More evidence supporting old adages

Here’s more proof that there’s “one born every minute” and that “nobody ever went broke underestimating the intelligence of the American public” (yes, I know I’m mixing quote sources):

A man named Monte Bowman is selling a product called Photoblocker that is designed to be sprayed on auto license plates in order to confound cameras at intersections designed to photograph the license plates of cars running red lights. Given that these devices have proliferated like weeds across the U.S. over the last few years, allowing towns to supplement their income in addition to the usual speed traps, you just knew it wouldn’t be long before some entrepreneur would come up with a product designed to thwart them, just as there is a wide variety of products designed to detect and thwart the radar and lasers that police use to measure the velocity at which autos are barrelling down the highway. The company making the product, called Phantom Plate. Naturally, there are glowing testimonials and videos of news coverage, the vast majority of which do not actually test the product themselves.

Not surprisingly, the product appears not to work in at least one careful test:

KETV spent two days with Council Bluffs police, purposely running red lights and activating the cameras to see if Photoblocker really does render the picture unreadable. Police blocked off the intersection of Seventh and Willow streets, and a police car ran the red light.

The experiment was performed again after the vehicle’s license plate was treated with Photoblocker. The station followed the instructions precisely. They say the license plate should be clean and dry, and short, even strokes should be used until the plate is saturated. Then, per instructions, the group waited until Photoblocker was dry and repeated until a glossy coating was built up. When the plate was completely dry, the police car ran the red light three more times.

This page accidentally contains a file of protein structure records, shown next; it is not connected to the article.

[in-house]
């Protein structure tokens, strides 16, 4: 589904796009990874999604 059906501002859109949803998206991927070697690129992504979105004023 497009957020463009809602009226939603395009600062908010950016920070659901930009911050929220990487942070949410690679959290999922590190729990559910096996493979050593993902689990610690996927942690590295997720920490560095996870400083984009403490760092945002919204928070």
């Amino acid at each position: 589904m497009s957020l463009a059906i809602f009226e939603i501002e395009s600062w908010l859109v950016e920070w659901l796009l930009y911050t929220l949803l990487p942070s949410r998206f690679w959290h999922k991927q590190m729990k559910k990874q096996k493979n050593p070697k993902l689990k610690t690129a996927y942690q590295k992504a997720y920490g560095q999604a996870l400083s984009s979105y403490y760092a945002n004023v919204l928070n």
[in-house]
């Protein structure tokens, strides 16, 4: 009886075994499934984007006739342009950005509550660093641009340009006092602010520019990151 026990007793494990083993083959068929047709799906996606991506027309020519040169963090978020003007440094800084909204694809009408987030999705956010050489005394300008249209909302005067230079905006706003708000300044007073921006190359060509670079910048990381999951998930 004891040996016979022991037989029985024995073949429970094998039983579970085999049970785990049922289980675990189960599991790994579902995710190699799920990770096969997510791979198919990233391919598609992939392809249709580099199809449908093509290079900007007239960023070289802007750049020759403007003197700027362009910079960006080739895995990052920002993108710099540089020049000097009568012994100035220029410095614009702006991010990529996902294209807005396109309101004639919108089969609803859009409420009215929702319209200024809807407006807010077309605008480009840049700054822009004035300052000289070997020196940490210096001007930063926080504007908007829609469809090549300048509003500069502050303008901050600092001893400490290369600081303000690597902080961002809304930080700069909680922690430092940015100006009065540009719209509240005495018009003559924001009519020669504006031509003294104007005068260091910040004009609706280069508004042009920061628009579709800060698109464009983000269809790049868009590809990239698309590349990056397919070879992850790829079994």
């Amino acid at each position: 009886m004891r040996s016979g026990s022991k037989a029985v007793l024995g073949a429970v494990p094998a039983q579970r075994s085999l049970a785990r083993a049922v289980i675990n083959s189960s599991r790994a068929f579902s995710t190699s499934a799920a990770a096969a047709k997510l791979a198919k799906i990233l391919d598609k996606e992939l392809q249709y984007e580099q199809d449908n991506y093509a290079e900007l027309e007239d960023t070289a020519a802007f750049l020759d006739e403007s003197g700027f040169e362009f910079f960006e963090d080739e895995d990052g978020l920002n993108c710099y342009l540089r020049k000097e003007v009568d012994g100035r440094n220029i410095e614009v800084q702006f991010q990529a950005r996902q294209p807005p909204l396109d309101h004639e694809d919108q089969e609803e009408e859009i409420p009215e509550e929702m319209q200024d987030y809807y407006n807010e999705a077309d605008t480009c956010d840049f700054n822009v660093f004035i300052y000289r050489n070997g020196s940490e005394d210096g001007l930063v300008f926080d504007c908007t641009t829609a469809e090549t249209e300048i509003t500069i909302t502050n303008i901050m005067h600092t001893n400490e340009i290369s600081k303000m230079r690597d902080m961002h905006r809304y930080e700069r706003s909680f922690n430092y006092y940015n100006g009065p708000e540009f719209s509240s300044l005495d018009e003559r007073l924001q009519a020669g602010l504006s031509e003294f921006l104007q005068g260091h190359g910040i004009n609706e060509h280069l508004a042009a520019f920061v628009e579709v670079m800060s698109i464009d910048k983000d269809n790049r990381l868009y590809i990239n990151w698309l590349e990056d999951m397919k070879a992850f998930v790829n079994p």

It takes 24 hours for the results to be delivered from the cameras to the Council Bluffs Police Department. When the police vehicle’s images were accessed, the license plate number of 87657 were easy to read.
“Yeah, it’s crystal-clear,” said Officer Chad Meyers. “I don’t think the image has been changed one way or another.”

Meyers and a reporter looked at every picture — both before Photoblocker was applied and after. The license plate was completely readable in every shot.

The station called Phantom Plate with the results. A representative said police “are going to rig the system to make sure the product fails.”

“You were there with me,” Meyers said. “We followed the directions on the can to a T. The picture speaks for itself. It just doesn’t work.”

So, let me get this straight. Spray a clear compound onto the license plate, and supposedly it will prevent the license plate number from showing up on the photos produced by the automated cameras? Granted, not all agree that the product doesn’t work. For example, this news report listed the Phantom Plate website appears to show that it does.

So does it?

My best hypothesis about this is that whether or not this product does what it claims probably depends a lot on the conditions under which it is used. For example, if the photo is taken at night and the angle of the camera and flash are right, the clear coating of Photoblocker probably produces enough reflectivity to prevent the plate number from being identified in the subsequent photos. That’s what is shown in the pictures that show Photoblocker apparently working as advertised. However, if it’s daylight out, I’d be willing to bet that Photoblocker doesn’t work very well at all if the angle isn’t such that the sun is shining right on the plate, particularly if the camera is using no flash. In fact, if you look at the pictures on Phantom Plate’s own website, it seems to indicate that Photoblocker doesn’t work very well during the day. If you look at “Step 4” on the company’s own web page, for instance, a photo there labeled “Photoblocker and no flash” shows license plate numbers to be clearly visible.

Of course, the story points out at the end just how confident Phantom Plate is that its product works:

Phantom Plate’s response: “The product may not be 100 percent effective, but if it saves you one ticket, it’s done its job.”

OK, but it would be nice to know a little more closely what percentage of the time Photoblocker is effective. Surely the company must have that information–unless, of course, it never bothered to do careful testing under a variety of conditions using a variety of these traffic cameras. If it didn’t do such testing, then it has no basis to make any claim other than it might sometimes work. And, of course, if the product is only 50% effective, for instance, then a lot of people using the product are driving with a false sense of security. That’s not even considering the question of whether people using such a product will be more likely to run red lights or to push the limit on yellow lights in the mistaken belief that they are essentially immune from getting caught by one of these cameras.